I re-read some of my books and online materials again about Solovyov's works. Some notes / findings:
- Solovyov's writings generally classified in 3 phases - Lectures on Divine Humanity was in the first period. Second period focuses on ecclesiastical thoughts. Last period (1890's) most important work is Justification of Good, but the Meaning of Love (a very slim volume), the short poema Three Encounters, and his last published work Three Conversations were also considered important.
- Justification of the Good is philosophical ethics; Solovyov revered Kant in most ways but of course has his own specific viewpoints. Sophiology not mentioned. Given these two, it is hard to include as in our list when Kant's writings on practical philosophies were not even included. The other works are really too insubstantial to count as key works.
- The emphasis on Solovyov's importance in first formulating Sophiology is actually attributed to his later admirer Sergei Bulgakov. Solovyov's influence was broader than this theological aspect.
- Someone wrote a book (publisehd by Yale) comparing Solovyov and Dostoyevsky - and found their thoughts similar, and both crossed between philosophy and literature. Online, there was also a reference saying Dostoyevsky's view on Divine Humanity in Brothers Karamazov was influenced by Solovyov's lectures on Divine Humanity (Dostoyevsky attended the lectures)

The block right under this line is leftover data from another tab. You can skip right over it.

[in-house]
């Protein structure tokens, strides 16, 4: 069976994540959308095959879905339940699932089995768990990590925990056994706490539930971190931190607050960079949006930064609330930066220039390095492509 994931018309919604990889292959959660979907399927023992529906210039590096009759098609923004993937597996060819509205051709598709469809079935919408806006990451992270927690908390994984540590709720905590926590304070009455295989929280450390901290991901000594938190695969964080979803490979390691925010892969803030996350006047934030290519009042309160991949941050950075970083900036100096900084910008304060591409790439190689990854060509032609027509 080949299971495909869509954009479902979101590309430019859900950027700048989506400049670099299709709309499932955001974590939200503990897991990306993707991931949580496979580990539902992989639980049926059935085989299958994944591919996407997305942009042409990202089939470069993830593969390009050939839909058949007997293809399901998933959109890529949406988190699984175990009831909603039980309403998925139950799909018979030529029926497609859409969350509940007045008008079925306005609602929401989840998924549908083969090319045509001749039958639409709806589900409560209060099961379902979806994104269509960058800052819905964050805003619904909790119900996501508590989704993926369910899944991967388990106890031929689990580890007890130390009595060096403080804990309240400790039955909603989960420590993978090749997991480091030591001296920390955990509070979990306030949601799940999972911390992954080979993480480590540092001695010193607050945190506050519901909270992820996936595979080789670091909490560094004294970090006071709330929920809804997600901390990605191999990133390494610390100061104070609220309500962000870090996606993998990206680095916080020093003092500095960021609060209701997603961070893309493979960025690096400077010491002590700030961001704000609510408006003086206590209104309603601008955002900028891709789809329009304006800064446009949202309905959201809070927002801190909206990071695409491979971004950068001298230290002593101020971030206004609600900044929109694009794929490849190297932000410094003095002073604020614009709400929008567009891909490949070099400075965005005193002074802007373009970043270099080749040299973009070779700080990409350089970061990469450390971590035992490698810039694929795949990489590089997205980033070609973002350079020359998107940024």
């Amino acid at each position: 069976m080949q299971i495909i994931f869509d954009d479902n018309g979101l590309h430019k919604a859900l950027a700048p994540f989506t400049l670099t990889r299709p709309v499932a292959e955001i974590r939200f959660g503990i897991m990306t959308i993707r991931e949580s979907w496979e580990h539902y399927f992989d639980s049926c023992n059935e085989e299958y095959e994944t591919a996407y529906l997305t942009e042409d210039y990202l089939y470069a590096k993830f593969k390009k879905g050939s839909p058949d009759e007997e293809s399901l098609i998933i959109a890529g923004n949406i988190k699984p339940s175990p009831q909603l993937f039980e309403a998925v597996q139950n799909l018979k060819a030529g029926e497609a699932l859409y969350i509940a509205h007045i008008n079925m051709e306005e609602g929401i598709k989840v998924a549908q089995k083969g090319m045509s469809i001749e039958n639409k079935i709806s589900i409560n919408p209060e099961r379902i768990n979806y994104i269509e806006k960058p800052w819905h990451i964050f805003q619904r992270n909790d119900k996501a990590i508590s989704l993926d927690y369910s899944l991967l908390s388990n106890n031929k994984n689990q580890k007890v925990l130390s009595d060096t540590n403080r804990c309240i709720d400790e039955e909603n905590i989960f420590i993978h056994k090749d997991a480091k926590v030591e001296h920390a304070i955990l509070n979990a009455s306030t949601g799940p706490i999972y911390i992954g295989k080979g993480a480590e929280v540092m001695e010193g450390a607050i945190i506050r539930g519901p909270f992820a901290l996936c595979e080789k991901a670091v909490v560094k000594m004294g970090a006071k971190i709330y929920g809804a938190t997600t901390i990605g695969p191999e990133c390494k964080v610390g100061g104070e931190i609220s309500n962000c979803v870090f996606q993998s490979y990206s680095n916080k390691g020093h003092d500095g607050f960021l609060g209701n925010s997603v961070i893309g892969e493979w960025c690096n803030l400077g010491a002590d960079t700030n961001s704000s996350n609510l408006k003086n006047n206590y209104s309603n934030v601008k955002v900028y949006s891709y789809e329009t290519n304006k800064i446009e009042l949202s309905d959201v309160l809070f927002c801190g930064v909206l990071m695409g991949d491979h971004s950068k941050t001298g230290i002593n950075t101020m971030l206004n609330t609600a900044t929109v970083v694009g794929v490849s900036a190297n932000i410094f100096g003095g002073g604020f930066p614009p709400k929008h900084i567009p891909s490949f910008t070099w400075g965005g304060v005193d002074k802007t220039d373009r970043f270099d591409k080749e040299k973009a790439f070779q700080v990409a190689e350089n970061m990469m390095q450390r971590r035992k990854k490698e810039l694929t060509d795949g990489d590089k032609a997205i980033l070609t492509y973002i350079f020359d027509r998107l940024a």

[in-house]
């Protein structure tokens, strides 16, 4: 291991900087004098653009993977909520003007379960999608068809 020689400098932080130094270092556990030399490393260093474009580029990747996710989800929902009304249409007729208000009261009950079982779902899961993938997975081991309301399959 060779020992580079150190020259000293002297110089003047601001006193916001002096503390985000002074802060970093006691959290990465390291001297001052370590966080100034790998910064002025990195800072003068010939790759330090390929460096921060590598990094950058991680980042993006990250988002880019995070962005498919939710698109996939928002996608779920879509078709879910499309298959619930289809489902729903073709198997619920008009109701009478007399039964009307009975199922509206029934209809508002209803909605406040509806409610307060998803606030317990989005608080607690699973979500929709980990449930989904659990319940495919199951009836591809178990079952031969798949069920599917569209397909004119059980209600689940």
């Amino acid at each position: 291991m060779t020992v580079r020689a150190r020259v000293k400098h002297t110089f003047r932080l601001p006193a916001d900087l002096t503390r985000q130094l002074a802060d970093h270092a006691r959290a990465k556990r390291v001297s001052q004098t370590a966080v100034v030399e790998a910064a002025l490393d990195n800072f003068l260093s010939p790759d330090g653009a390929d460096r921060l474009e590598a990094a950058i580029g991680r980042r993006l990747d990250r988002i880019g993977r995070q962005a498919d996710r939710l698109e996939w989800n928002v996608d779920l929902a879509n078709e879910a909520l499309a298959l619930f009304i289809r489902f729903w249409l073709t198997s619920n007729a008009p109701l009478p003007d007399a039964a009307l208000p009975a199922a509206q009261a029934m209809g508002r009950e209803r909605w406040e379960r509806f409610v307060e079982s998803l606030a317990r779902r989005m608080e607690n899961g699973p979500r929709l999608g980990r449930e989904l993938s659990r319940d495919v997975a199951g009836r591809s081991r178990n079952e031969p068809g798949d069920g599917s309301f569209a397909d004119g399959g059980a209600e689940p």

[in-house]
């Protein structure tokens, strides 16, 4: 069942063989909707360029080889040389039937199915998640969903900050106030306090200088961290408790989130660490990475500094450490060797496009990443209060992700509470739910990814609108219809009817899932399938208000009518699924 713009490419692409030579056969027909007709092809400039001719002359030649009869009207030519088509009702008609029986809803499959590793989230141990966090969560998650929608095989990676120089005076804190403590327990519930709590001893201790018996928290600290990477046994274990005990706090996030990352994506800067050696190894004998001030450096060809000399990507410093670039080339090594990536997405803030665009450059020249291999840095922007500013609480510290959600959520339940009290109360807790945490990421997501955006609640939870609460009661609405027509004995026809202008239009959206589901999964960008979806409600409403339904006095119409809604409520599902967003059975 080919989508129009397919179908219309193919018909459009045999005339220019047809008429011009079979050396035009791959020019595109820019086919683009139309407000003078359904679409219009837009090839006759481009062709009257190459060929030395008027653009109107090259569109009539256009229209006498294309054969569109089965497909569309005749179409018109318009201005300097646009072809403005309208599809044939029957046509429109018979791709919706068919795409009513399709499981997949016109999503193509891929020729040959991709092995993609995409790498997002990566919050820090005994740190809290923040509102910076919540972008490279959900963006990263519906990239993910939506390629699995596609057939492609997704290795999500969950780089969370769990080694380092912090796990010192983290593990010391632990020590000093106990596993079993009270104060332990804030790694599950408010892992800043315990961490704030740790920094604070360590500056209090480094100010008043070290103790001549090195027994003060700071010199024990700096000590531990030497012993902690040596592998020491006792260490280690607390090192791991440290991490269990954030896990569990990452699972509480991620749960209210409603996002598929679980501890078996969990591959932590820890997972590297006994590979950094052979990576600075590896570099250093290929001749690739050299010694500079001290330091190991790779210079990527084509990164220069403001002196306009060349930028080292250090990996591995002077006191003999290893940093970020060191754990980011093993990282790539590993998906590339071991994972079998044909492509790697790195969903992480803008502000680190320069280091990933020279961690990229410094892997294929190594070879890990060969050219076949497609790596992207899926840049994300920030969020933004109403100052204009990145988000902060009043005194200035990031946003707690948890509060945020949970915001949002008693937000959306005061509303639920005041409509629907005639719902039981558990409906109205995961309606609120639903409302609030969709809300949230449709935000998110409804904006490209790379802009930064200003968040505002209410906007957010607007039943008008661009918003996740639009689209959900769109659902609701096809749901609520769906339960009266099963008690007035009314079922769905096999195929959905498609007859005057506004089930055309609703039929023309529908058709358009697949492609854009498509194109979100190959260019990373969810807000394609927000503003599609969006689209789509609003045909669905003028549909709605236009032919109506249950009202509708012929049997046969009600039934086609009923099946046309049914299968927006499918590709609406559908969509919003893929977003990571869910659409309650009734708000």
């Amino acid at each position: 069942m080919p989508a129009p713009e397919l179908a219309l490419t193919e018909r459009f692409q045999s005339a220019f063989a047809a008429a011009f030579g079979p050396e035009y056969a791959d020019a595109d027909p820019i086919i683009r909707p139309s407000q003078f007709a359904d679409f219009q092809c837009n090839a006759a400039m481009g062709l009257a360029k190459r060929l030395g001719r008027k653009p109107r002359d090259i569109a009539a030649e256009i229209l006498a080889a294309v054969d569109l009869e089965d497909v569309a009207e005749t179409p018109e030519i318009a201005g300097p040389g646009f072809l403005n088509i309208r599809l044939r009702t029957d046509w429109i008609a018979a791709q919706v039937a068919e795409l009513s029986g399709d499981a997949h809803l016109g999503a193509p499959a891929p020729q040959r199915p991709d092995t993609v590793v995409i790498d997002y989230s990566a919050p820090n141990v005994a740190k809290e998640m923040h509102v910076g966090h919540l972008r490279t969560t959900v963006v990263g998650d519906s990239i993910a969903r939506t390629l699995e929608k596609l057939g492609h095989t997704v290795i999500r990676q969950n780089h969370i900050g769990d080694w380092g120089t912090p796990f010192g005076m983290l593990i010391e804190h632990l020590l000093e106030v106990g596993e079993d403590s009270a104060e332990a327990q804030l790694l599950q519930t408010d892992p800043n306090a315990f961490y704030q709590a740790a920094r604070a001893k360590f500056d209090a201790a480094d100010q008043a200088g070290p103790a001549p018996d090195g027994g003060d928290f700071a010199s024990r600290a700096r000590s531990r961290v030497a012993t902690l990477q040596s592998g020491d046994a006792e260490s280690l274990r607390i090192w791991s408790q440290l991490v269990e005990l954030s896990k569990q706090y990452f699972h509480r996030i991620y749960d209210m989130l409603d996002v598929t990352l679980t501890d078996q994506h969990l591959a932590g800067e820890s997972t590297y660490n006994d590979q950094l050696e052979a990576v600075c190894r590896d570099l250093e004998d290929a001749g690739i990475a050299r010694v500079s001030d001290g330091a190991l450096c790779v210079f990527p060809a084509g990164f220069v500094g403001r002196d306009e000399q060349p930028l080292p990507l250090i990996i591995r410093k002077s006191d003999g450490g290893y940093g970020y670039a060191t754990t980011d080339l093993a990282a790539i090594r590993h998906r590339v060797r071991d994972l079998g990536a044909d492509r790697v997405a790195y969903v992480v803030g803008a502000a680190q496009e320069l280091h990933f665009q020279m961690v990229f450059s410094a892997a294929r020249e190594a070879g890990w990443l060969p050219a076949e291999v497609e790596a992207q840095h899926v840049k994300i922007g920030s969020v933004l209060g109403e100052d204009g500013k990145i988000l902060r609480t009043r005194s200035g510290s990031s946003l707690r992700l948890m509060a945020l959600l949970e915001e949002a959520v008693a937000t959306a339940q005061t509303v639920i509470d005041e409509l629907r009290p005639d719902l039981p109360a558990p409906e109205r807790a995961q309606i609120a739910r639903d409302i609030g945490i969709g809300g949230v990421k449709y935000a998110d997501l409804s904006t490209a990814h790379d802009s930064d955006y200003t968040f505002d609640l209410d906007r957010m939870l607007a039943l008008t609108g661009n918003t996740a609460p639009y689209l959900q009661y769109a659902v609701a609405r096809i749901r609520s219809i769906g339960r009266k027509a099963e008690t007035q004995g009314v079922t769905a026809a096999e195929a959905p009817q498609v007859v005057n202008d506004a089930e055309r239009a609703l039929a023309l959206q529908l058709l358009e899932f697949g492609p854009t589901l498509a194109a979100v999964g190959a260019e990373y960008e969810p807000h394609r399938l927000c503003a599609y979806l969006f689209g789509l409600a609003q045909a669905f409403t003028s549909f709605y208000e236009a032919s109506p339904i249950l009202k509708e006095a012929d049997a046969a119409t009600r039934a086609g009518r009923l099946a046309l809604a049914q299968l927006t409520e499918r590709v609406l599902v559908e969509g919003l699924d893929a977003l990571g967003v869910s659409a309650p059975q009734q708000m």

- There is an Amercian-based discussions of Tolstoy or Dostoeyevsky; in fact, it is a classic "old criticism" book written with this title by a certain George Steiner. There are people who really liked Dostoeyevsky (e.g. Steiner), but there are also people like Nabokov or Bloom who would clearly ranked Tolstoy higher.
So where do I come out on these? I tend to stick to my original selection of Lectures for Divine Humanity for my list of 150 (or 54 for western tradition).
But ... if and when I collapse the list to 100 texts, possibly I could be choosing Brothers Karamazov to replace War & Peace and Lectures on Divine Humanity.